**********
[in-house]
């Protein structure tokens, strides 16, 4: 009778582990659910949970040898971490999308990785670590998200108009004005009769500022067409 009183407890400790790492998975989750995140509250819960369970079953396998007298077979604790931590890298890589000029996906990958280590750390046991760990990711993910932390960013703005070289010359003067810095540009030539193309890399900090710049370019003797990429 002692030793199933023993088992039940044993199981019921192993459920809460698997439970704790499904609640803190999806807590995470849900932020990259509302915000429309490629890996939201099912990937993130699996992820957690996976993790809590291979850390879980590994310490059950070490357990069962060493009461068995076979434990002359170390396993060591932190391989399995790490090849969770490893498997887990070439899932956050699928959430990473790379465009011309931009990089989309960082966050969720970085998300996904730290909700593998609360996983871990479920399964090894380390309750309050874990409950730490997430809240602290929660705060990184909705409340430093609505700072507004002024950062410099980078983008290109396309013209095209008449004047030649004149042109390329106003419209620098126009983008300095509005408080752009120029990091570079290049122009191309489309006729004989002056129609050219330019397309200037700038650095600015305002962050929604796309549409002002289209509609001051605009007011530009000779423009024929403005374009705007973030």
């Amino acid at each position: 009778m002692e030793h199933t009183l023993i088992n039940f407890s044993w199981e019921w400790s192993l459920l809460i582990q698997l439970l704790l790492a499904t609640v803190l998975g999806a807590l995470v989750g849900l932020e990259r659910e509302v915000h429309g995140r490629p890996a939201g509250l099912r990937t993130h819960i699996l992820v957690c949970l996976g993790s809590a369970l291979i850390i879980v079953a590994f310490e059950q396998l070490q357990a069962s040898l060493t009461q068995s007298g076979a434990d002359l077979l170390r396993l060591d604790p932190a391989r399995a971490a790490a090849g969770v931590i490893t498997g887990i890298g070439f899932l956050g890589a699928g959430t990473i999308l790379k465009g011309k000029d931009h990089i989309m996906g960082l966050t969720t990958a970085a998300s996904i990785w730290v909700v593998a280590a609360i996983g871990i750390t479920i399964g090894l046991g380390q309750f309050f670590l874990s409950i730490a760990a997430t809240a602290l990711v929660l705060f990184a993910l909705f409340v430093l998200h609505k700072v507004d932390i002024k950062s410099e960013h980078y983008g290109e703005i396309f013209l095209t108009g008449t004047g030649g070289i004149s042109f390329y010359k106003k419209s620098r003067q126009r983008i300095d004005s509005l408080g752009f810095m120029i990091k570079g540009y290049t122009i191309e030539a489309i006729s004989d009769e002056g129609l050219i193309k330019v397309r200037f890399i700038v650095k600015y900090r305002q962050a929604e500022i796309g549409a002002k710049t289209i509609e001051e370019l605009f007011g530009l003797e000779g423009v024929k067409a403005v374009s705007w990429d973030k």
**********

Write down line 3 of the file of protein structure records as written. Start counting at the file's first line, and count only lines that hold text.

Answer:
């Amino acid at each position: 009778m002692e030793h199933t009183l023993i088992n039940f407890s044993w199981e019921w400790s192993l459920l809460i582990q698997l439970l704790l790492a499904t609640v803190l998975g999806a807590l995470v989750g849900l932020e990259r659910e509302v915000h429309g995140r490629p890996a939201g509250l099912r990937t993130h819960i699996l992820v957690c949970l996976g993790s809590a369970l291979i850390i879980v079953a590994f310490e059950q396998l070490q357990a069962s040898l060493t009461q068995s007298g076979a434990d002359l077979l170390r396993l060591d604790p932190a391989r399995a971490a790490a090849g969770v931590i490893t498997g887990i890298g070439f899932l956050g890589a699928g959430t990473i999308l790379k465009g011309k000029d931009h990089i989309m996906g960082l966050t969720t990958a970085a998300s996904i990785w730290v909700v593998a280590a609360i996983g871990i750390t479920i399964g090894l046991g380390q309750f309050f670590l874990s409950i730490a760990a997430t809240a602290l990711v929660l705060f990184a993910l909705f409340v430093l998200h609505k700072v507004d932390i002024k950062s410099e960013h980078y983008g290109e703005i396309f013209l095209t108009g008449t004047g030649g070289i004149s042109f390329y010359k106003k419209s620098r003067q126009r983008i300095d004005s509005l408080g752009f810095m120029i990091k570079g540009y290049t122009i191309e030539a489309i006729s004989d009769e002056g129609l050219i193309k330019v397309r200037f890399i700038v650095k600015y900090r305002q962050a929604e500022i796309g549409a002002k710049t289209i509609e001051e370019l605009f007011g530009l003797e000779g423009v024929k067409a403005v374009s705007w990429d973030k």